The book not just provides the original text of each piece of poetry, it also gives its Urdu translation, transliteration in Roman script and an English translation, the latter two done by Dr Zarine Mogal, a student of the author. In order to make the verses accessible to readers who may not be familiar with the languages in which they were originally written Aziz provides Urdu meanings of the most arcane words and terms used. A surprise omission, however, is the meanings for many Persian words. He ends each piece with a short interpretive note on the themes in the verses and an index note, alluding to the biographical details of its author given towards the end of the book.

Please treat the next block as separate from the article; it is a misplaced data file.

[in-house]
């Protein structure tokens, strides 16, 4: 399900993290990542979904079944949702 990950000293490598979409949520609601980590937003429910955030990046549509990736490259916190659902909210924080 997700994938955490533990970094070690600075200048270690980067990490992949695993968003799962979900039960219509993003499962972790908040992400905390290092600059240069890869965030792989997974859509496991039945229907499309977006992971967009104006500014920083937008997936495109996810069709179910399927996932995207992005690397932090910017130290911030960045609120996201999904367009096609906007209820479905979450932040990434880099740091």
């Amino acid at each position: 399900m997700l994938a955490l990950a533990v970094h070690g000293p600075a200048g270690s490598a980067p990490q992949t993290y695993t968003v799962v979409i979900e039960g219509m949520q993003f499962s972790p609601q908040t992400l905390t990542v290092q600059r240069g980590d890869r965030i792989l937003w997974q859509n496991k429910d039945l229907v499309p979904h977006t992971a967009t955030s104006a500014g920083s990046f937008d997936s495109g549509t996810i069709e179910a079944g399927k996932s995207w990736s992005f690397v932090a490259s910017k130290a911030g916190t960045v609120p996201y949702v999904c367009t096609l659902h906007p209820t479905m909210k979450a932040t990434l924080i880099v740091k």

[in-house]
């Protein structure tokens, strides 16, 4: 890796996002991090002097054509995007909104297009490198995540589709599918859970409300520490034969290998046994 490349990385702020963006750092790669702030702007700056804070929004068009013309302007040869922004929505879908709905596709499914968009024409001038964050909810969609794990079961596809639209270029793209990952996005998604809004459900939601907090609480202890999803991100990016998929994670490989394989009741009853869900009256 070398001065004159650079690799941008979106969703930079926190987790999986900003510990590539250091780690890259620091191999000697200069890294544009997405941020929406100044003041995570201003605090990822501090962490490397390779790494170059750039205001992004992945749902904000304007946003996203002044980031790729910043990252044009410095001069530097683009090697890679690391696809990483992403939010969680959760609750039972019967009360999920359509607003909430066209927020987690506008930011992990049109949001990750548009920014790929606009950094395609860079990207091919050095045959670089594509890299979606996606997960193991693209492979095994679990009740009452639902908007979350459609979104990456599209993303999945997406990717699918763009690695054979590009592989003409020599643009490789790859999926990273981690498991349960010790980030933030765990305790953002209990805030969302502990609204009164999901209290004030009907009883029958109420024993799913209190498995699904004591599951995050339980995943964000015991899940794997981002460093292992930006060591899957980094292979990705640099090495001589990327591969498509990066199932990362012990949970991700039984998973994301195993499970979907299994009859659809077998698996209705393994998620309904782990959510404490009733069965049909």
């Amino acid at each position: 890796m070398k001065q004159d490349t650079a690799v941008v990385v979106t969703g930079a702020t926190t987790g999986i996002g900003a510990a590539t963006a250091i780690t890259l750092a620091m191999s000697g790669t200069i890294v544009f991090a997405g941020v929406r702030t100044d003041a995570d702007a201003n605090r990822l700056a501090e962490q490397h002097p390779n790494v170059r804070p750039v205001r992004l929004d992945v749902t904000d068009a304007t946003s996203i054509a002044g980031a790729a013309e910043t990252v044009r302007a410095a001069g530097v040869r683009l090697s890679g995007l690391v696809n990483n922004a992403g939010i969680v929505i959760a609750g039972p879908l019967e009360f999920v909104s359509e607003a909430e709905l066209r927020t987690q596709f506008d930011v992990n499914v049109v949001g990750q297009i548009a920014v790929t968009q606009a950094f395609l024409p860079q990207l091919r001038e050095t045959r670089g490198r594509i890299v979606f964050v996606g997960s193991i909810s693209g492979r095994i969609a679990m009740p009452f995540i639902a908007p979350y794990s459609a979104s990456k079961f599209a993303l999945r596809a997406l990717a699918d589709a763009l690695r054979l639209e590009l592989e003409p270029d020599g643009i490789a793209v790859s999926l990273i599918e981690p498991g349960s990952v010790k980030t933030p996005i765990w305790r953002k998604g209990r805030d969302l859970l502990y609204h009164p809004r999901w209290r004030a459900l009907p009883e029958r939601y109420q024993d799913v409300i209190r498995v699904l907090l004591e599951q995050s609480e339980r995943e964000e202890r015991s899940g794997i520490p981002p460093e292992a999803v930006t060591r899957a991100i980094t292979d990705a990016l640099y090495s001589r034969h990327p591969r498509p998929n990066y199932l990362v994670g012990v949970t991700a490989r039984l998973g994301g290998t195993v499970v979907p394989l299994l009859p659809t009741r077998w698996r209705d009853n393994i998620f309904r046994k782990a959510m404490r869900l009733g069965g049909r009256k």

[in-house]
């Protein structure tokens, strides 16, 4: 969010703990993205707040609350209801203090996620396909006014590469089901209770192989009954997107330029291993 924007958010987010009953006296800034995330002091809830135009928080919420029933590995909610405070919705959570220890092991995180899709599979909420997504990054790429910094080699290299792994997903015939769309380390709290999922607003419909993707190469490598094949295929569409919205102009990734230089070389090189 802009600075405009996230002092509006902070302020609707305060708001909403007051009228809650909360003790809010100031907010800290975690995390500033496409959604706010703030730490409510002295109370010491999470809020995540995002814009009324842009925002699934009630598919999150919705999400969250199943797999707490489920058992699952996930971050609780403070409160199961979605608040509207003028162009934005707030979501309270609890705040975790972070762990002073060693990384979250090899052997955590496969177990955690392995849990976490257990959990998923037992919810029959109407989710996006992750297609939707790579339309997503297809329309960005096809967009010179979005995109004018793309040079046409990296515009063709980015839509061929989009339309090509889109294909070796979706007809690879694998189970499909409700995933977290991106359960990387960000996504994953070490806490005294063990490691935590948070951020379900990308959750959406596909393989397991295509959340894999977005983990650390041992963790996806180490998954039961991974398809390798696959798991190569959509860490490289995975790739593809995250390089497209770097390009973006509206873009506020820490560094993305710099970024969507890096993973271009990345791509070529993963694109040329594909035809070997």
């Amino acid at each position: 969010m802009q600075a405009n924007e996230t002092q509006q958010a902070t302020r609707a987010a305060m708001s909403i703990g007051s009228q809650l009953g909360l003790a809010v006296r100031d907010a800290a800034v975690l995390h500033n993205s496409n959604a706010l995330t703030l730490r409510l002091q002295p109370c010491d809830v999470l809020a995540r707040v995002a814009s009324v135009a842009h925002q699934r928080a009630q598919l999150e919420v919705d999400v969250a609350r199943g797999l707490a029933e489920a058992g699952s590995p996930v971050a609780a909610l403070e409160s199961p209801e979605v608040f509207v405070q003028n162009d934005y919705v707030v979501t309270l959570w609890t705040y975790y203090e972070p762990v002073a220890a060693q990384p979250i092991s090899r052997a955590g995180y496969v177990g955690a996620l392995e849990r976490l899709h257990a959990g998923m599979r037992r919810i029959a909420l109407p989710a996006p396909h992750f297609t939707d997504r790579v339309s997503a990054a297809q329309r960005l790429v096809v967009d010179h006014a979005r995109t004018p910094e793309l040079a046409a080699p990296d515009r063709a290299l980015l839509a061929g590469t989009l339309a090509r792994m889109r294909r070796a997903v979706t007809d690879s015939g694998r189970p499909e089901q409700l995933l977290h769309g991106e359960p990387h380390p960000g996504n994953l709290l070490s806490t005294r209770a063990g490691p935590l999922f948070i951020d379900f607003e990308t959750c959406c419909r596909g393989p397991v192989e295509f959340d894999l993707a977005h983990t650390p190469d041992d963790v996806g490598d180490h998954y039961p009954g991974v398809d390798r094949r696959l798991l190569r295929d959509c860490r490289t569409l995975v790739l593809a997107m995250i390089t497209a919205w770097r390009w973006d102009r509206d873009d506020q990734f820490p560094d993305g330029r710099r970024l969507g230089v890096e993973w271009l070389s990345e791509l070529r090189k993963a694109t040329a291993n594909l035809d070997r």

Such a multidimensional compilation of the most popular Sufi poems should serve as a great source of an enhanced understanding — both textual and interpretative — of devotional music in Islam. This, indeed, has been the rationale for the book. As Aziz describes in the prologue, Kalaam-e-Aarifaan evolved from lists and texts he circulated during qawwali sessions with the objective to make Sufi poetry understandable to a young generation of qawwali listeners. This generation, according to him, is neither conversant with the history of qawwali nor familiar with the languages in which Sufi kalaam is written, ranging from Punjabi and Seraiki to Persian, and from Urdu and Brij Bhasha to Arabic. This explains copious explanatory notes and indices as well as the focus on making the book look attractive. Lovingly produced, with eye-catching calligraphy, beautiful floral patterns at the start of the sections, and printed on rich cream paper, Kalaam-e-Aarifaan is bound to attract attention.